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Publication #4HSFS101.15

School-Based 4-H Programming: Getting Started1

Vanessa Spero-Swingle and Susan Munyan2

What is a school-based program?

A school-based program can be any of the following:

  • 4-H School Enrichment: Offered to groups of youth, taught by Extension staff or trained volunteers (can be a trained classroom teacher), and designed to support the school curriculum. Per the University of Kentucky College of Agriculture, Food and Environment (n.d.) 4-H School Enrichment webpage: “Enrichment can extend and enhance students’ learning with fun, hands-on activities, provide an outside source of information to positively reinforce what is taught in school, and provide a different point of view about the same subject matter which may help youth comprehend and apply their newfound knowledge.” Enrichment programs may not offer all the elements of Positive Youth Development (PYD) as they are condensed programs that focus on specific core learning objectives. Examples include 4-H Embryology, 4-H Tropicana Public Speaking, National 4-H Youth Science Day, etc. For more detailed information on School Enrichment, refer to EDIS document 4H324, 4-H School Enrichment: A Guide for 4-H Faculty and Staff (http://edis.ifas.ufl.edu/4h324).

  • In-school club: Follows a more traditional club approach but occurs during school hours.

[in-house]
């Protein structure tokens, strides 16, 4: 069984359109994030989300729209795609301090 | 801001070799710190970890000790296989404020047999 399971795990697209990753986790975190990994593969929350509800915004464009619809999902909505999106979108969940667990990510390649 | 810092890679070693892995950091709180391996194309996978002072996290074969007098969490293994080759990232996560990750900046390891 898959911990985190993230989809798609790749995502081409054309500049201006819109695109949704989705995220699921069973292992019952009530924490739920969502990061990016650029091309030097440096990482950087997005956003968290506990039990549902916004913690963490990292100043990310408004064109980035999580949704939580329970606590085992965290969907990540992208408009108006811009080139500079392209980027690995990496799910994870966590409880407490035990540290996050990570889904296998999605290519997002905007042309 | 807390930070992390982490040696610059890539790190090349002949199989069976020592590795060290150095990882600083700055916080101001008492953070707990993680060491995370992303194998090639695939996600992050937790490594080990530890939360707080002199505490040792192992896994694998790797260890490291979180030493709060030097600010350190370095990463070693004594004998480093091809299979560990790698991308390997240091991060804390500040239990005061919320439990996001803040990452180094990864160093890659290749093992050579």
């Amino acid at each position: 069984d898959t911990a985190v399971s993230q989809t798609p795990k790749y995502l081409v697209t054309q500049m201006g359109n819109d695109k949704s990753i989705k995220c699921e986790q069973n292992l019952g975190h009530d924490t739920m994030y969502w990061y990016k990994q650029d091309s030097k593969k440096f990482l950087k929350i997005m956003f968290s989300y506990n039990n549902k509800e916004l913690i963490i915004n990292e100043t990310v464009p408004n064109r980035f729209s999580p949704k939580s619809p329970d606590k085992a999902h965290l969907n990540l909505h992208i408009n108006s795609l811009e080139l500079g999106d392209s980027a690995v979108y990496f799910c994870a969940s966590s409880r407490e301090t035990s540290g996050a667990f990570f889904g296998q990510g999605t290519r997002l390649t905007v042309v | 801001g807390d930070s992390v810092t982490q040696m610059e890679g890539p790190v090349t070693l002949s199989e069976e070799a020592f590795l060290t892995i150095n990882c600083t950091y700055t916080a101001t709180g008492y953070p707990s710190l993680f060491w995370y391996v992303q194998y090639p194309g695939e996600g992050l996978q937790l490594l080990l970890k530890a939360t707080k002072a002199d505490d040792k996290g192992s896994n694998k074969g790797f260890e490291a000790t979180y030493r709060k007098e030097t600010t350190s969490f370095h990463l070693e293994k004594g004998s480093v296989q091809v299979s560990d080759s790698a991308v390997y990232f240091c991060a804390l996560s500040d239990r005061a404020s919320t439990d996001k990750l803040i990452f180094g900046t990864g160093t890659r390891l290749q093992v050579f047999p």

• After-school club: Follows a more traditional club approach but operates directly after school hours (between 2:00 and 6:00 PM); can be at a school, community center, etc.

  • Figure 1. 

How is school-based programming different from traditional club programming?

  • Volunteers: Some volunteers in 4-H school-based programs may be teachers in the classroom or paid staff at sites. Although they may have experience teaching youth, they may not be familiar with the principles or practices of Positive Youth Development that all 4-H volunteers should understand (i.e., Experiential Learning Model, Targeting Life Skills, and Essential Elements of 4-H).

  • Audience: Depending on the school club site, youth may be able to choose to participate in 4-H or they may be automatically enrolled. If youth don’t have a choice, then it will be important to increase their desire to participate by getting them excited to be a 4-H member.